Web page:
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Primary Lens Luxation in Dogs

What Is Primary Lens Luxation in Dogs?

Primary lens luxation in dogs occurs when the small ligaments, known as zonules, which hold the lens in place within the eye, deteriorate. This deterioration leads to the displacement or “luxation” of the lens from its normal position.

There are two types of primary lens luxation: anterior and posterior. Anterior luxation happens when the lens falls forward, while posterior luxation occurs when it falls backward.

Anterior luxation is particularly concerning because it can obstruct the normal drainage of fluid from the eye, resulting in increased pressure known as glaucoma. Glaucoma is extremely painful for dogs and can ultimately lead to permanent blindness.

Given the severity of the consequences, primary lens luxation is considered a medical emergency in dogs. While anterior luxation can cause intense pain and potential vision loss, it is not typically a fatal condition in dogs.

Symptoms and Types

Signs of primary lens luxation in dogs encompass:

  • Excessive tearing
  • Squinting
  • Cloudiness or haziness in the eye
  • Pain
  • Reddish discoloration of the eye
  • Alteration in pupil size or shape
  • Presence of a white spot in front of the iris (the colored portion of the eye)


Primary lens luxation is triggered by a hereditary condition characterized by the weakening and deterioration of the ligaments responsible for holding the lens in position. Conversely, secondary lens luxation arises subsequent to issues within the eye, such as inflammation, glaucoma, cataracts, malignancies, or physical injury.

Typically manifesting during young adulthood, primary lens luxation commonly affects dogs aged between 3 and 8 years. This condition is particularly prevalent among breeds such as:

  • Jack Russell Terriers
  • Bull Terriers
  • Yorkshire Terriers
  • Australian Cattle Dogs
  • Border Collies
  • Chinese Crested
  • Chinese Shar-Pei
  • German Shepherds


Diagnosing lens luxation entails a thorough eye examination, also known as an ophthalmic exam, conducted by your veterinarian. This examination involves the use of an ophthalmoscope to inspect the interior of your dog’s eye.

Additional diagnostic tests that may be performed at your veterinary clinic include tonometry and Schirmer’s tear testing (STT). Tonometry utilizes a device called a Tono-pen to assess your dog’s eye pressure, while Schirmer’s tear testing measures tear production using small test strips. In some cases, your veterinarian may recommend referral to a veterinary ophthalmologist for further evaluation, which might include eye ultrasound to examine internal eye structures and discuss treatment options.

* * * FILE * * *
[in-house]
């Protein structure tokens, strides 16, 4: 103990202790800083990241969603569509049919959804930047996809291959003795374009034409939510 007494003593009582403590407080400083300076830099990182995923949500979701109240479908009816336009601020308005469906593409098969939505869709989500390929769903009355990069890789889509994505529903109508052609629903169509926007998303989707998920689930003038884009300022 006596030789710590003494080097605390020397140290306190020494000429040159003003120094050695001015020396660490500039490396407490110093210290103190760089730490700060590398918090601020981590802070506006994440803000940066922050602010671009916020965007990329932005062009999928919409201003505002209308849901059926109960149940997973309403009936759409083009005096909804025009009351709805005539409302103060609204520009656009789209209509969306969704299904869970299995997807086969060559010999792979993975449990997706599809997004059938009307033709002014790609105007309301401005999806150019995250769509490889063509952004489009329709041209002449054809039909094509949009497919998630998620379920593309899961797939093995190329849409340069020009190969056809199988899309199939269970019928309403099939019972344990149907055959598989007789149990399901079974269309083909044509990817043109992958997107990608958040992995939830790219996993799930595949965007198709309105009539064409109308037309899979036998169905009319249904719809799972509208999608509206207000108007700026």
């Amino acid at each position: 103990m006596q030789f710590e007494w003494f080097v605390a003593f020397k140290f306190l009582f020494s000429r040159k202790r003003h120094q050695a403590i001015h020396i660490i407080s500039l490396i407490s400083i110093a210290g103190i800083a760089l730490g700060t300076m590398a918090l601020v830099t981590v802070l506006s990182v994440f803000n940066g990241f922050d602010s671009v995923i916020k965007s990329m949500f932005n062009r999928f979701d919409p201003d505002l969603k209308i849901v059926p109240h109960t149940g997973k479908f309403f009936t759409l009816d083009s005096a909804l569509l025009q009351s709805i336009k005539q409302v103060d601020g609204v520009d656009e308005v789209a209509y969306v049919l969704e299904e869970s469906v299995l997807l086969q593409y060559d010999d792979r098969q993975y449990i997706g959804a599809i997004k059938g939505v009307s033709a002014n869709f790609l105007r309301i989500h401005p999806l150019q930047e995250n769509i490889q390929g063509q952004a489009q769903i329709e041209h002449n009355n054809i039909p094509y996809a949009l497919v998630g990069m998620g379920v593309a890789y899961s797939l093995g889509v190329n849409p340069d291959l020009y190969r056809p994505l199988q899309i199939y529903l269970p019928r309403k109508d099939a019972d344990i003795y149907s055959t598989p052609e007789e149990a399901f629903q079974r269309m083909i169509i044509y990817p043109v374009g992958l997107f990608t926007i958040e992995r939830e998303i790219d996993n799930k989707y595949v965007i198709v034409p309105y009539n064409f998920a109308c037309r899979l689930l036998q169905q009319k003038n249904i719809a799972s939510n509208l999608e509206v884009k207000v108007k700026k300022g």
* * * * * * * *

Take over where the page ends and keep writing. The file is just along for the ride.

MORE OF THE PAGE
It’s important to communicate with your veterinarian about any symptoms your dog may be experiencing, such as eye discharge, squinting, or changes in eye color, and when these symptoms were first noticed.


The treatment for primary lens luxation involves surgery, typically performed by a veterinary ophthalmologist if diagnosed early. During a lensectomy, the lens is removed through a small incision in the eye. The incision is then closed with tiny absorbable sutures.

Dogs undergoing this procedure can still retain vision, although they may become farsighted without the lens. Post-surgery, there are potential complications such as inflammation, glaucoma, and retinal detachment, necessitating lifelong medication.

In cases where lensectomy isn’t feasible, the affected eye may be surgically removed, a procedure known as enucleation, which can be performed by a regular veterinarian.

While anterior lens luxation can rapidly lead to severe complications like glaucoma, pain, and blindness, posterior lens luxation is typically less severe. Management of posterior lens luxation often involves the use of topical medications to maintain pupil constriction, preventing the lens from dislocating forward.

Recovery and Management

After surgery, your dog’s recovery typically involves a strict two-week period of rest. They may need to stay at the veterinary hospital for a few days post-surgery. Once discharged, it’s crucial to limit their activity levels.

During outdoor activities, only leash-walking is recommended. Use a kennel as necessary to prevent running, jumping, or navigating stairs. Your dog should wear a recovery cone to deter pawing at the face, and administer post-operative medications as prescribed.

If maintaining restricted activity proves challenging, consult your veterinarian about the potential use of a mild sedative like trazodone to aid in managing your dog’s recovery.


Since primary lens luxation is hereditary, prevention primarily involves refraining from breeding affected animals.

However, since most affected dogs don’t experience lens luxation until around 3 years old, and many breeding decisions are made before that age, genetic testing is available to identify if your dog carries the predominant gene linked to primary lens luxation, the ADAMST17 gene.

If one eye has been affected by primary lens luxation, it’s common for the condition to progress to the other eye. Regular comprehensive eye exams for your dog can facilitate early detection, potentially preventing rapid deterioration and vision loss in the other eye.

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